Library Journal "Digital Libraries" Columns 1997-2007, Roy Tennant
Please note: these columns are an archive of my Library Journal column from 1997-2007. They have not been altered in content, so please keep in mind some of this content will be out of date.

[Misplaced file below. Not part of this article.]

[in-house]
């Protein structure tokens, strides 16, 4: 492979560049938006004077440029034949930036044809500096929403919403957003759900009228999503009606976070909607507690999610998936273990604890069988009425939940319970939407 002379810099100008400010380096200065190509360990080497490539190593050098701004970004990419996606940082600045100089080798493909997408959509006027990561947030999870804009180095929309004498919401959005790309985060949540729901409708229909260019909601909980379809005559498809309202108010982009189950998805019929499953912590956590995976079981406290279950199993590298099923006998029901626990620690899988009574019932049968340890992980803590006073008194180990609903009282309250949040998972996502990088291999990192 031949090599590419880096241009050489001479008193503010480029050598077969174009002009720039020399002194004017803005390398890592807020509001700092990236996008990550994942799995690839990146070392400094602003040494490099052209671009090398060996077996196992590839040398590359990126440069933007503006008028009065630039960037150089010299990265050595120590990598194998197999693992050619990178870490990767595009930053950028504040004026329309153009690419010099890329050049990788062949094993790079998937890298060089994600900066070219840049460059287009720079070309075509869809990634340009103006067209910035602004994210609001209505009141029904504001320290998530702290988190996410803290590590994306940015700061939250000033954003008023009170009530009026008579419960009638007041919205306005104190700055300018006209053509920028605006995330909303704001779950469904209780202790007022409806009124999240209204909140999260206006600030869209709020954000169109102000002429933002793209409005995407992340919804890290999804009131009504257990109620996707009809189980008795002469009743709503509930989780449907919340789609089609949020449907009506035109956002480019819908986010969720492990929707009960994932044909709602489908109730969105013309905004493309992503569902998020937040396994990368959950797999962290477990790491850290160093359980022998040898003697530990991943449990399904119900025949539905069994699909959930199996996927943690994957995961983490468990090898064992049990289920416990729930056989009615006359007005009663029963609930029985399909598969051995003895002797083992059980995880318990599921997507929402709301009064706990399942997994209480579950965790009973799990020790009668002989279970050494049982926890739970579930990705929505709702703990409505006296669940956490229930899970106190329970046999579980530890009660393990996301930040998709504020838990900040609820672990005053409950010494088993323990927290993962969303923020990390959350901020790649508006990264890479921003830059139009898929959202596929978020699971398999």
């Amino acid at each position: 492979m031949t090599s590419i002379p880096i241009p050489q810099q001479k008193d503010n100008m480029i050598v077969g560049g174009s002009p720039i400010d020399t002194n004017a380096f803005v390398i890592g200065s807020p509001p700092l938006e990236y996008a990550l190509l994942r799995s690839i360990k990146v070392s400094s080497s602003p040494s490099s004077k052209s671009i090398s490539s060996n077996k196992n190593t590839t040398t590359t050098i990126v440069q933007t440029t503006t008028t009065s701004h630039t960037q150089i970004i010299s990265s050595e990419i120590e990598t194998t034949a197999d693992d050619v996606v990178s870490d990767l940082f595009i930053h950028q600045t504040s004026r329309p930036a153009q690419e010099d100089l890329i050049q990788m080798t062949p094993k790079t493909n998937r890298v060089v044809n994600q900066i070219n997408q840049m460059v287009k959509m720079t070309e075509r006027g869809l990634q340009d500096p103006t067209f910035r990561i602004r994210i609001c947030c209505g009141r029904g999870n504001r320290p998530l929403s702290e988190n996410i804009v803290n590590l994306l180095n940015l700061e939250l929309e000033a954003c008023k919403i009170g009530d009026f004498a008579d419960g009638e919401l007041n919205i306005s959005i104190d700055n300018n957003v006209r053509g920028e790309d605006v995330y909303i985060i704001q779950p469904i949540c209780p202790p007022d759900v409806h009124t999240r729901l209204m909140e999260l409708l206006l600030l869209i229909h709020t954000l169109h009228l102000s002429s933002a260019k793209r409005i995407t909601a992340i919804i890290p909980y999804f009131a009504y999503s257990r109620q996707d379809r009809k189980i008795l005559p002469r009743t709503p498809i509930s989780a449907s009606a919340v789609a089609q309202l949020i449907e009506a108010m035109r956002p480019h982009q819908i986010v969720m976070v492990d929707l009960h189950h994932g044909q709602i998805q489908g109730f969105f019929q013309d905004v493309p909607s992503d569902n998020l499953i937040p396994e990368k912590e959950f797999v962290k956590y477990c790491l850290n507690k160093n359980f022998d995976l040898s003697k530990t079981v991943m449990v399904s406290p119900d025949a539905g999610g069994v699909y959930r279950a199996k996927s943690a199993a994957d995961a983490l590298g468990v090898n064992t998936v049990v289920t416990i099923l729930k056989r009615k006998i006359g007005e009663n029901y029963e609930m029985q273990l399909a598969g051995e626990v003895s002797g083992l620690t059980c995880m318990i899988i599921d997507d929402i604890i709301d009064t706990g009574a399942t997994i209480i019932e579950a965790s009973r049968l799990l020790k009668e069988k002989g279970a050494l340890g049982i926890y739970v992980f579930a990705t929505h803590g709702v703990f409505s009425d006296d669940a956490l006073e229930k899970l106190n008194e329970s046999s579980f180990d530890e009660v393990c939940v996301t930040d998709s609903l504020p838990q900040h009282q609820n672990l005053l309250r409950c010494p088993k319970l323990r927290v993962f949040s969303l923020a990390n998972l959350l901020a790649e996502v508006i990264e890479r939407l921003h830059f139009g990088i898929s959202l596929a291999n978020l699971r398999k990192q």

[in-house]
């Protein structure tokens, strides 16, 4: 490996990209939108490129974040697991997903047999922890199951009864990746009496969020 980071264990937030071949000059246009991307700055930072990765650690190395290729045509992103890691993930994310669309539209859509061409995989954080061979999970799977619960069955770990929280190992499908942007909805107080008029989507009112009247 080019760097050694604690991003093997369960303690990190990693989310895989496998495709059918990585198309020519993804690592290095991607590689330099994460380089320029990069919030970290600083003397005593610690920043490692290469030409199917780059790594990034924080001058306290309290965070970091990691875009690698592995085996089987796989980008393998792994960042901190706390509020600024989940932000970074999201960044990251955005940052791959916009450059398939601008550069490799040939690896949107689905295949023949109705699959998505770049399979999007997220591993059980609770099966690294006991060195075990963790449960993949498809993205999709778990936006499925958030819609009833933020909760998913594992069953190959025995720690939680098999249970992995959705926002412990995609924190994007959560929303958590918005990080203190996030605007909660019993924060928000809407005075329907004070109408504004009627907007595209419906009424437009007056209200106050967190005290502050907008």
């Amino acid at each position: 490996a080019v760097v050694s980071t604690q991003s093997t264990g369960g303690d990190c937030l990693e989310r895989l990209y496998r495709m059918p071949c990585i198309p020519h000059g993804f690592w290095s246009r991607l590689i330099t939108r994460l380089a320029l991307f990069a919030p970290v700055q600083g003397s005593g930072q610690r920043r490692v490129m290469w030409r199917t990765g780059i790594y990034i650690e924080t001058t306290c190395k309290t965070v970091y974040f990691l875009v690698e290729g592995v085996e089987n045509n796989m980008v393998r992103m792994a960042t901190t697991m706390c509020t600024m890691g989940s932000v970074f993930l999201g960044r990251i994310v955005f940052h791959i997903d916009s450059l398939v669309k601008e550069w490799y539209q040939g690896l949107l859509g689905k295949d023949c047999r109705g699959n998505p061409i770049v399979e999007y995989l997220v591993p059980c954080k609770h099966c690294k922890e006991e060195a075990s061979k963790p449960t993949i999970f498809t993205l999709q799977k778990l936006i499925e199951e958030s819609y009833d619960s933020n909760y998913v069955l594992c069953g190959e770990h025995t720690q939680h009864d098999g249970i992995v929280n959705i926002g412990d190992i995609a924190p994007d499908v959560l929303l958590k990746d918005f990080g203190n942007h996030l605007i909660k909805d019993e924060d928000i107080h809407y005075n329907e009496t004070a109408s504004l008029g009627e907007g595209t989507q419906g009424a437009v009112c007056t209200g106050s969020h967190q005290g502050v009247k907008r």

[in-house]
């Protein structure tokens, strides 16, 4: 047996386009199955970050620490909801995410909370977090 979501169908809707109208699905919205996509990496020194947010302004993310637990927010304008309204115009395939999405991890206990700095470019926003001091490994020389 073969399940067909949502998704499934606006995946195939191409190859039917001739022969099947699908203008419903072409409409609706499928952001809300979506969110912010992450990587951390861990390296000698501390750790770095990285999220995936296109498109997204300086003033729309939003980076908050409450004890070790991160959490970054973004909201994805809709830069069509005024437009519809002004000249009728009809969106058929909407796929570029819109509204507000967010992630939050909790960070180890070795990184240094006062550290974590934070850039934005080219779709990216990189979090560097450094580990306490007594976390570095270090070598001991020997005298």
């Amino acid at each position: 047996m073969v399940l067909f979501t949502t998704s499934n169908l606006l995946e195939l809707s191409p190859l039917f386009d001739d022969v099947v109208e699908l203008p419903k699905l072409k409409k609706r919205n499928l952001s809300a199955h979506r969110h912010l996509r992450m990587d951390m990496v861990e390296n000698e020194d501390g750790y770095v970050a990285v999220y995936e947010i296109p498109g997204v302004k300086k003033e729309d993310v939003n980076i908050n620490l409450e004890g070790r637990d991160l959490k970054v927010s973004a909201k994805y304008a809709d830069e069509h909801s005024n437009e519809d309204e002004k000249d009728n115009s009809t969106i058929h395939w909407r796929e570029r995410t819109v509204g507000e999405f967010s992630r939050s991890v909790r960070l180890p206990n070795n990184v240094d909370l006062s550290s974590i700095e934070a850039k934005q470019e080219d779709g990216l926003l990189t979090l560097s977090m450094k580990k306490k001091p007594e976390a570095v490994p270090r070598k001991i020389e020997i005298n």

The current system of scholarly communication is in need of major changes. Journal price increases have been so dramatic and devastating that faculty who typically don't know or care about library expenditures are now front and center in the battle to change the dominant paradigm. Simply put, this model is: faculty and researchers at universities, many of which are public institutions, create most scientific and academic journal literature. Faculty typically publish articles with commercial publishers for no compensation (in many cases they even pay to publish). Once published, the research and scholarship of their faculty are licensed by libraries from the commercial publishers, often at top dollar. For example, the libraries of the University of California (UC) system collectively spend 50 cents per second on journals from the top four science, technology, and medical journal publishers, or $79 per student per year. Did the commercial publisher add value? Sure, in most cases. Is that value worth the cost? Increasingly, faculty, librarians, and others say no. The movement In May 2000, a large group of high-level university administrators and librarians met in Tempe, AZ, and agreed to a set of "Principles for Emerging Systems of Scholarly Publishing." It was a line in the sand, drawn by those determined to change a "system of scholarly publishing [that] has become too costly for the academic community to sustain." Every revolution must have its leaders, and this one is no different. One dominant figure is Stevan Harnad, who has written on this topic for years. His discussion list, the September 1998 American Scientist Forum, is his main vehicle for his strongly held views on open access to scholarly literature. Another key personality is Peter Suber, who manages the SPARC Open Access Newsletter and previously ran a Free Online Scholarship bulletin board. Others include Harold Varmus and Michael Eisen of the Public Library of Science (PloS). Models and exemplars One of the earliest (1995) and most well-developed e-journal platforms is HighWire Press at Stanford University. HighWire has a large (337) stable of mostly scientific and medical peer-reviewed journals, which it supports with a robust and full-featured publishing platform called Bench>Press. The HighWire model is one of fee-for-service, with many of the journals using the HighWire service to charge subscription fees. However, there are some open-access e-journals at HighWire, and they also offer a "moving wall" for most journals wherein older issues become open access. The Berkeley Electronic Press ("bepress") offers another commercial system for open journals. Its EdiKit system also takes papers from submission through the peer-review process, but the end product is usually articles in Adobe Acrobat, although it can accommodate HTML. Again, the model here is fee-for-service, with a number of the journals charging subscription fees. PLoS, also aimed at creating a production-grade online publishing system, has a very different model. With a $9 million grant from the Gordon and Betty Moore Foundation, PLoS intends to make the full contents of all its journals freely available. Its first journal (PLoS Biology) is due this month. Its economic model is based on charging authors for publication, although an author's inability to pay "will never be a consideration in the decision whether to publish." UC's eScholarship Repository will launch its first journal around the same time, supported by the same bepress EdiKit system that is behind the non-peer-reviewed content of the eScholarship Repository. In this model, the institution supports the infrastructure that makes online publication possible, with faculty and researchers from UC institutions and elsewhere providing the oversight and professional expertise. For those wanting to go it alone, the Open Journal System (OJS) offers a free, open source solution for journal publication. A full-featured online peer-review system from the Public Knowledge Project at the University of British Columbia, OJS seeks to lower dramatically the barrier to those wishing to start new publications. Will the paradigm shift? More about journal management systems--as well as other resources--are listed in the link list with the online version of this column. Be aware that some systems may no longer be active. You can keep up with the open-access e-journal movement through the SPARC Open Access Newsletter, the September 1998 American Scientist Forum, and the SPARC web site. To find out what open-access journals are available, see the Directory of Open Access Journals. It's too early to tell what impact the open-access revolution will have on the dominant paradigm. But the breadth and depth of the movement is impressive. Although the revolution has not yet succeeded in all of its goals, it is gaining enough ground that one can envision the toppling of the current system--unimaginable even a few years ago. Link List Bench>Press benchpress.highwire.org bepress bepress.com Bibliography and Summary: Electronic Peer Review Management spo.umdl.umich.edu/monthly /peerreview.html Directory of Open Access Journals www.doaj.org eScholarship Repository Peer-Reviewed Content repositories.cdlib.org/ escholarship/peer_review_list.html HighWire highwire.stanford.edu Journal Management Systems www.arl.org/sparc/core/ index.asp?page=h16#journals Open Journal Systems www.pkp.ubc.ca/ojs/ Public Library of Science plos.org September 1998 American Scientist Forum amsci-forum.amsci.org/archives /september98-forum.html SPARC www.arl.org/sparc SPARC Open Access Newsletter www.earlham.edu/~peters/fos Tempe Principles www.arl.org/scomm/tempe.html Tools and Resources for Online Journal Editing and Publishing www.library.unr.edu/ejournals /editors.html Web-Based Journal Manuscript Management and Peer-Review Software and Systems konstanza.emeraldinsight.com/ vl=5128433/cl=21/fm=html/nw=1/rpsv/cw /mcb/07419058/v19n7/s7003/p3l